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Heart and Vascular Health
Media, News & Topics on prevention, diagnosis & treatment of cardiovascular disease
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NOT Recommended: Vitamin D & Calcium Supplementation to Prevent Fractures in Adults per #USPSTF

NOT Recommended: Vitamin D & Calcium Supplementation to Prevent Fractures in Adults per #USPSTF | Heart and Vascular Health | Scoop.it

The U.S. Preventive Services Task Force has recommended against vitamin D and calcium supplementation in healthy postmenopausal women, citing research showing that such supplementation increases the risk of kidney stones and does not protect against fractures in this population.

Seth Bilazarian, MD's insight:

USPSTF has moved from frank enthusiasm with calcium, to caution and questions about a year ago (http://goo.gl/e5LnP ;) to finally not recommending these supplements that may increase cardiovascular risk.

This will hopefully be adopted by patients and doctors.

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High intake of supplemental calcium associated with excess CVD death in men but not women

High intake of supplemental calcium associated with excess CVD death in men but not women | Heart and Vascular Health | Scoop.it

Importance Calcium intake has been promoted because of its proposed benefit on bone health, particularly among the older population. However, concerns have been raised about the potential adverse effect of high calcium intake on cardiovascular health.

 

Objective To investigate whether intake of dietary and supplemental calcium is associated with mortality from total cardiovascular disease (CVD), heart disease, and cerebrovascular diseases.

 

Results During a mean of 12 years of follow-up, 7904 and 3874 CVD deaths in men and women, respectively, were identified. Supplements containing calcium were used by 51% of men and 70% of women. In men, supplemental calcium intake was associated with an elevated risk of CVD death (RR>1000 vs 0 mg/d, 1.20; 95% CI, 1.05-1.36), more specifically with heart disease death (RR, 1.19; 95% CI, 1.03-1.37) but not significantly with cerebrovascular disease death (RR, 1.14; 95% CI, 0.81-1.61). In women, supplemental calcium intake was not associated with CVD death (RR, 1.06; 95% CI, 0.96-1.18), heart disease death (1.05; 0.93-1.18), or cerebrovascular disease death (1.08; 0.87-1.33). Dietary calcium intake was unrelated to CVD death in either men or women.

 

Conclusions and Relevance Our findings suggest that high intake of supplemental calcium is associated with an excess risk of CVD death in men but not in women. Additional studies are needed to investigate the effect of supplemental calcium use beyond bone health.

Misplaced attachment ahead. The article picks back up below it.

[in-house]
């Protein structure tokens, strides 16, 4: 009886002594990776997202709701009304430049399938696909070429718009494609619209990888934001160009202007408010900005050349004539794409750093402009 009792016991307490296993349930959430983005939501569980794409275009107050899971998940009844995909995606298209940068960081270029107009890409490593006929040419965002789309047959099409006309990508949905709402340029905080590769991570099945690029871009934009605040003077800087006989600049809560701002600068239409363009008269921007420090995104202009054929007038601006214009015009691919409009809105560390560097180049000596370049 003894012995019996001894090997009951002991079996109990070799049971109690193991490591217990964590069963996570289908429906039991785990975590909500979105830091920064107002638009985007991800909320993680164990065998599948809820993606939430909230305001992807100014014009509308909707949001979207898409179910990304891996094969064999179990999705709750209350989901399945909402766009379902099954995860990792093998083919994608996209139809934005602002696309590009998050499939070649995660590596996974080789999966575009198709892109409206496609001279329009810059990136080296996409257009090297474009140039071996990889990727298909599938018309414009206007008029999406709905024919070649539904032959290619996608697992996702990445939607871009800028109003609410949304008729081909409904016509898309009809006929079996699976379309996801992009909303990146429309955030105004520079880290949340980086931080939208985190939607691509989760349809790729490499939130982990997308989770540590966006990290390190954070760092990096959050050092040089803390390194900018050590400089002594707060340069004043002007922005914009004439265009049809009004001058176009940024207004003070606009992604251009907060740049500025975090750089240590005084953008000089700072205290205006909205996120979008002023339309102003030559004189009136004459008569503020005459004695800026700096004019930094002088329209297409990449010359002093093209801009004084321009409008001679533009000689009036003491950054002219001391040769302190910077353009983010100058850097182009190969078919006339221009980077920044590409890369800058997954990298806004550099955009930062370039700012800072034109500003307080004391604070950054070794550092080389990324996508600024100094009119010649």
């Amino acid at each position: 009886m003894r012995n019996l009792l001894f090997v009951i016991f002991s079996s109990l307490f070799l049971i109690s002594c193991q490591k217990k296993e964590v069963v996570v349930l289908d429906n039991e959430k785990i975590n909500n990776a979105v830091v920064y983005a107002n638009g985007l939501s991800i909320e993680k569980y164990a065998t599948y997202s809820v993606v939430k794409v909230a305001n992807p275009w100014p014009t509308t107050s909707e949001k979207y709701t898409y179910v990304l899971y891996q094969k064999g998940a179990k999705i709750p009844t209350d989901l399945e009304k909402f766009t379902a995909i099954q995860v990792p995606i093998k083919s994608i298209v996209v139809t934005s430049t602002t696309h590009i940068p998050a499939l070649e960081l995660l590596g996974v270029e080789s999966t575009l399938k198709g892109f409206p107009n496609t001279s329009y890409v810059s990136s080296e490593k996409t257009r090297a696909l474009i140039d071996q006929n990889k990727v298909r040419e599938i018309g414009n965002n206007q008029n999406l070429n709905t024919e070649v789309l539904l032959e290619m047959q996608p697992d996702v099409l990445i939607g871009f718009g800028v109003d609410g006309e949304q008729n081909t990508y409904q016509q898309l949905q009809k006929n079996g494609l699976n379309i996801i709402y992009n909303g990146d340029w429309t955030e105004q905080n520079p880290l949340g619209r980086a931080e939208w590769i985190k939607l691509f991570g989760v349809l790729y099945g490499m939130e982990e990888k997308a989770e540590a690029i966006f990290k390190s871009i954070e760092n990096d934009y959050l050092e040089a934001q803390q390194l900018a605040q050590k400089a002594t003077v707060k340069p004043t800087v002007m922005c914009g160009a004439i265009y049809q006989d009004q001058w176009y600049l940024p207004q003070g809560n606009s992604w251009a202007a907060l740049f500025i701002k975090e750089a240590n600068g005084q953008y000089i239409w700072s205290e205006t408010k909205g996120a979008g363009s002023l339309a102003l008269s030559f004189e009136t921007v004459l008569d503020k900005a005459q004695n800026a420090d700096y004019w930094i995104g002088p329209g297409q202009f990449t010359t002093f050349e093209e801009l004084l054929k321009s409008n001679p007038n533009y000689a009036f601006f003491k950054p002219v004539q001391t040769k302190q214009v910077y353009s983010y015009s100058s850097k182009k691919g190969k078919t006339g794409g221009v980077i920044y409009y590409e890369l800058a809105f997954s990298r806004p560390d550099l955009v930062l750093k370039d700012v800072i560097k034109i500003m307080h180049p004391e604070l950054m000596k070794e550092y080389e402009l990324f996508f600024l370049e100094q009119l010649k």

Seth Bilazarian, MD's insight:

Thre has been concern that the risks of taking calcium supplements may exceed the benefits in some patients. The "hardening of the arteries" that causes vascular problems such as heart attack, stroke and gangrene, is caused by calcium deposits (vascular calcification).  Taking high doses of calcium raises the available calcium in the blood vessles for deposit in the artery wall and the calcium may not be incorporated in the bones which is the goal of treatment.  The recommendation that men consider avoiding calciu supplemetns is reasonable.

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Dangers of Too Much Calcium

Dangers of Too Much Calcium | Heart and Vascular Health | Scoop.it

New research suggests that older women who take large calcium supplements may be at increased risk of heart disease and death. After controlling for physical activity, education, smoking, alcohol and other dietary factors, they found that women who consumed 1,400 milligrams or more of calcium a day had more than double the risk of death from heart disease, compared with those with intakes between 600 and 1,000 milligrams. These women also had a 49 percent higher rate of death from cardiovascular disease, and a 40 percent higher risk of death from any cause.

Seth Bilazarian, MD's insight:

Seeing is believing.  Calcified coronary arteries on the coronary angiograms performed during cardiac catheterization raise the risk for patients.  The "hardening of the arteries" was described more than a century ago.  The arteries become "bony canals".  I agree with: “If you have a normal diet, you don’t need to take calcium supplements,” said the lead author, Dr. Karl Michaëlsson.

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